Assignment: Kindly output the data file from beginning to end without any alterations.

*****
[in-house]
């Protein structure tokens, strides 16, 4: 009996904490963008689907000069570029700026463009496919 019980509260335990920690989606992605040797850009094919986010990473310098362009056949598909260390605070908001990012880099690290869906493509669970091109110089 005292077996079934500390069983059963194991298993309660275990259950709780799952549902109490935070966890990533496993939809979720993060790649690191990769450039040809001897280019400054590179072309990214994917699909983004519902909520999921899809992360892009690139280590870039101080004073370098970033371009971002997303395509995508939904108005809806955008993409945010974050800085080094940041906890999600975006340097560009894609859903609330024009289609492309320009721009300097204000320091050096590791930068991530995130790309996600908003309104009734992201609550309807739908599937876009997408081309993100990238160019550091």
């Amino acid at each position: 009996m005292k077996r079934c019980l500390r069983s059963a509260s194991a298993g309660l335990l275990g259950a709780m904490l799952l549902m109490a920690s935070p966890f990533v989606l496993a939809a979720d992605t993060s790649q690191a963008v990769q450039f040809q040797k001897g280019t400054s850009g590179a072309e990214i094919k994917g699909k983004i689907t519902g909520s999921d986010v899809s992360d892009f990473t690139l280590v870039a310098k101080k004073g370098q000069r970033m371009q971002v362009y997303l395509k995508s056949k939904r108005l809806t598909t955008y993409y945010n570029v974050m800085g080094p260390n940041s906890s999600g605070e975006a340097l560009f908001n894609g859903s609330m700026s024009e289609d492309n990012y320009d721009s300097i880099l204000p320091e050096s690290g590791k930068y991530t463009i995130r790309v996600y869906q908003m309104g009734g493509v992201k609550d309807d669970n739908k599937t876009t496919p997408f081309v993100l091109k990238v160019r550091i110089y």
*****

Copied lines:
[in-house]
């Protein structure tokens, strides 16, 4: 009996904490963008689907000069570029700026463009496919 019980509260335990920690989606992605040797850009094919986010990473310098362009056949598909260390605070908001990012880099690290869906493509669970091109110089 005292077996079934500390069983059963194991298993309660275990259950709780799952549902109490935070966890990533496993939809979720993060790649690191990769450039040809001897280019400054590179072309990214994917699909983004519902909520999921899809992360892009690139280590870039101080004073370098970033371009971002997303395509995508939904108005809806955008993409945010974050800085080094940041906890999600975006340097560009894609859903609330024009289609492309320009721009300097204000320091050096590791930068991530995130790309996600908003309104009734992201609550309807739908599937876009997408081309993100990238160019550091």
């Amino acid at each position: 009996m005292k077996r079934c019980l500390r069983s059963a509260s194991a298993g309660l335990l275990g259950a709780m904490l799952l549902m109490a920690s935070p966890f990533v989606l496993a939809a979720d992605t993060s790649q690191a963008v990769q450039f040809q040797k001897g280019t400054s850009g590179a072309e990214i094919k994917g699909k983004i689907t519902g909520s999921d986010v899809s992360d892009f990473t690139l280590v870039a310098k101080k004073g370098q000069r970033m371009q971002v362009y997303l395509k995508s056949k939904r108005l809806t598909t955008y993409y945010n570029v974050m800085g080094p260390n940041s906890s999600g605070e975006a340097l560009f908001n894609g859903s609330m700026s024009e289609d492309n990012y320009d721009s300097i880099l204000p320091e050096s690290g590791k930068y991530t463009i995130r790309v996600y869906q908003m309104g009734g493509v992201k609550d309807d669970n739908k599937t876009t496919p997408f081309v993100l091109k990238v160019r550091i110089y």